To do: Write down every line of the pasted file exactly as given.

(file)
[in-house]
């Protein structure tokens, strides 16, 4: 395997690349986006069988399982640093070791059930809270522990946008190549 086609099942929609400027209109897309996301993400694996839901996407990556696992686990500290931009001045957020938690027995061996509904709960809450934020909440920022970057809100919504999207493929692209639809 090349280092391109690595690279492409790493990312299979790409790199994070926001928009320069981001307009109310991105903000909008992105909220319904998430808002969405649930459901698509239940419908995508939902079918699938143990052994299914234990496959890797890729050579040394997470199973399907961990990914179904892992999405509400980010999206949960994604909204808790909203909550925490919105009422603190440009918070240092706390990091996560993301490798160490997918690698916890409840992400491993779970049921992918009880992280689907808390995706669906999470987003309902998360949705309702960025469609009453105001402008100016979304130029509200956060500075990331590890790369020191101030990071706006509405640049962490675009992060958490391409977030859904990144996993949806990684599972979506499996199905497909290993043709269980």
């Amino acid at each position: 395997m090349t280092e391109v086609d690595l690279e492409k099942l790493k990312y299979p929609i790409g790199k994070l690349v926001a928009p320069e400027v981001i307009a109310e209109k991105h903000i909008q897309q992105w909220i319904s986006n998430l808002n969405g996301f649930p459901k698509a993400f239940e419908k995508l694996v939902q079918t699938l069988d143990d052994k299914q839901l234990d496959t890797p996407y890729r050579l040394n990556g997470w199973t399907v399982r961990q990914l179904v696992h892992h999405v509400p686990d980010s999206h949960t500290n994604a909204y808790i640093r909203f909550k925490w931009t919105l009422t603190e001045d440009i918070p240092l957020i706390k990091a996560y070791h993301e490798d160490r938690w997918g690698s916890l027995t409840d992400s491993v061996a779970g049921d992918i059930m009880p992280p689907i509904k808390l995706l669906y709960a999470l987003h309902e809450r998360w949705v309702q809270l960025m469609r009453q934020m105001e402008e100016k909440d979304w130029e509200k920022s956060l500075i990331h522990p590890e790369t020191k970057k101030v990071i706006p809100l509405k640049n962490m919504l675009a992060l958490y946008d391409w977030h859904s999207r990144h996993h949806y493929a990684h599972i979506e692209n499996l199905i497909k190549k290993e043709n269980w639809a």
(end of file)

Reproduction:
[in-house]
């Protein structure tokens, strides 16, 4: 395997690349986006069988399982640093070791059930809270522990946008190549 086609099942929609400027209109897309996301993400694996839901996407990556696992686990500290931009001045957020938690027995061996509904709960809450934020909440920022970057809100919504999207493929692209639809 090349280092391109690595690279492409790493990312299979790409790199994070926001928009320069981001307009109310991105903000909008992105909220319904998430808002969405649930459901698509239940419908995508939902079918699938143990052994299914234990496959890797890729050579040394997470199973399907961990990914179904892992999405509400980010999206949960994604909204808790909203909550925490919105009422603190440009918070240092706390990091996560993301490798160490997918690698916890409840992400491993779970049921992918009880992280689907808390995706669906999470987003309902998360949705309702960025469609009453105001402008100016979304130029509200956060500075990331590890790369020191101030990071706006509405640049962490675009992060958490391409977030859904990144996993949806990684599972979506499996199905497909290993043709269980």
């Amino acid at each position: 395997m090349t280092e391109v086609d690595l690279e492409k099942l790493k990312y299979p929609i790409g790199k994070l690349v926001a928009p320069e400027v981001i307009a109310e209109k991105h903000i909008q897309q992105w909220i319904s986006n998430l808002n969405g996301f649930p459901k698509a993400f239940e419908k995508l694996v939902q079918t699938l069988d143990d052994k299914q839901l234990d496959t890797p996407y890729r050579l040394n990556g997470w199973t399907v399982r961990q990914l179904v696992h892992h999405v509400p686990d980010s999206h949960t500290n994604a909204y808790i640093r909203f909550k925490w931009t919105l009422t603190e001045d440009i918070p240092l957020i706390k990091a996560y070791h993301e490798d160490r938690w997918g690698s916890l027995t409840d992400s491993v061996a779970g049921d992918i059930m009880p992280p689907i509904k808390l995706l669906y709960a999470l987003h309902e809450r998360w949705v309702q809270l960025m469609r009453q934020m105001e402008e100016k909440d979304w130029e509200k920022s956060l500075i990331h522990p590890e790369t020191k970057k101030v990071i706006p809100l509405k640049n962490m919504l675009a992060l958490y946008d391409w977030h859904s999207r990144h996993h949806y493929a990684h599972i979506e692209n499996l199905i497909k190549k290993e043709n269980w639809a």